Requirement connects law students to the practice of public service
Harvard law students have always felt the pressure to do well, but the Class of ’05 is the first that has to do good.
The 557 J.D. candidates are the first to be subject to the school’s pro bono requirement: 40 hours of law-related, uncompensated work. Developed four years ago by the faculty as part of the strategic planning process, the requirement is intended to provide all students with applied legal experience and to encourage them to incorporate public service into their professional lives.
HLS is now among 29 law schools around the country with mandatory pro bono programs. Professor Andrew Kaufman ’54, who chaired the committee that developed HLS’s, said it’s one of the things over the course of his 40 years at the school he feels best about: “It represents such an important professional ideal.”
Lisa Dealy, who heads the law school’s Pro Bono Service Program, has made it her mission to offer students a wide array of placements, in nonprofits and government as well as pro bono projects through firms. Her office also keeps track of the hours students work. Most are putting in many more than 40, and she estimates the average is as high as 400.
By the end of the first-year summer, more than half the Class of ’05 had fulfilled the requirement, mostly through summer internships in government or nonprofit agencies. (Although the school provides funding for the summer placements, it’s considered a living stipend rather than a salary, so they still qualify, Dealy explains.) A sizable number of class members participated in student organizations, such as the Prison Legal Assistance Project or HLS Tax Help, and many fulfilled the requirement through clinical work. These are the students–about two-thirds of the class–Dealy says, who most likely would have done pro bono work without a requirement.
But at the heart of Dealy’s job are the other 30 percent. “These students are the challenge,” she said. “And if they get something out of it, it means even more than for the students who would have done it anyway.”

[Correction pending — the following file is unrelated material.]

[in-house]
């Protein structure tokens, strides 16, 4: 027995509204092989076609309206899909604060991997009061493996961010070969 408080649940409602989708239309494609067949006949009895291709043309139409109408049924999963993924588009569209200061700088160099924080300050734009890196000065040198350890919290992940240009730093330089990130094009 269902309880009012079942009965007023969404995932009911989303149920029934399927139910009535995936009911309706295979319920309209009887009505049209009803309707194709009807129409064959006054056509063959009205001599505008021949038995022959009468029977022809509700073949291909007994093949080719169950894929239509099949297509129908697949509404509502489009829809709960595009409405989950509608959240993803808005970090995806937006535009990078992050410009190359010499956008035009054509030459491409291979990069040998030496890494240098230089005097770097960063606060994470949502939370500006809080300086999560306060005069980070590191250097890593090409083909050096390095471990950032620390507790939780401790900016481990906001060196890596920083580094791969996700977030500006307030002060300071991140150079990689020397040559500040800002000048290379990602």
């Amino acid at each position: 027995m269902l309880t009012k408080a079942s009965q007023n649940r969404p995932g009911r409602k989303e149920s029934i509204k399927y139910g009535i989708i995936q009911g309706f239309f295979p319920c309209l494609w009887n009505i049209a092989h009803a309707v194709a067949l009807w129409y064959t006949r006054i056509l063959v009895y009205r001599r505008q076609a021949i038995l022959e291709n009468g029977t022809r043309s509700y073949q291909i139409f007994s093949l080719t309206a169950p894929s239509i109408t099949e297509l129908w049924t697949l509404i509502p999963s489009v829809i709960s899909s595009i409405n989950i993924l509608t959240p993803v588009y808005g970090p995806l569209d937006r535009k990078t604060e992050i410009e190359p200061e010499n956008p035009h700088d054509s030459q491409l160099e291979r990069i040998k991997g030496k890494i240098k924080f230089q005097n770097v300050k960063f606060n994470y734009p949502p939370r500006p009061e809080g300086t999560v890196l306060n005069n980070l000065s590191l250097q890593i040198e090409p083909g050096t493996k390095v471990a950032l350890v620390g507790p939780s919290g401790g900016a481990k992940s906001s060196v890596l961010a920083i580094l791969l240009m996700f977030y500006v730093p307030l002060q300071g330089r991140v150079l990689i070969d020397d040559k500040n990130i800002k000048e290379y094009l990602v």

For Dealy, selling the program to those who might be hesitant is all about providing options. “No matter what career students are going into, no matter what their ideology,” she said, “there are ways to do pro bono work that will appeal.”
For Bryan Killian ’05 and his classmate Mark Yohalem, that meant coming up with their own project. Yohalem said he was initially “more than skeptical” about the requirement, and both objected to the idea that anyone could benefit from being made to do good. Yet by spring semester, both are so enthusiastic about their project that they plan to continue working on it well after graduation. The friends, who both have an interest in intellectual property, are designing a legal crash course for teenage creators on the Internet, supervised by an IP attorney at a San Francisco law firm.
They got the idea from Yohalem’s connections to the world of video games, where he’d been earning income since he was a sophomore in college. One day, he was telling Killian about a question he’d received from a young Internet artist (“a classic second-week of copyright hypothetical”), and it clicked: Here was their project, an online and hard copy resource for young IP creators who don’t have the means to pay an attorney.
Dealy says Harvard has one of the most broadly defined public service programs. For Killian and Yohalem, getting to apply what they’d learned in class to a project of their own devising has made all the difference. “We come out of here and we’re taught that, for at least another eight years, we’re going to be taking intense direction from other people,” Killian said. “The way we’ve designed this project, and the way the pro bono office has blessed it, has given me an opportunity to take the education I have and run with it.”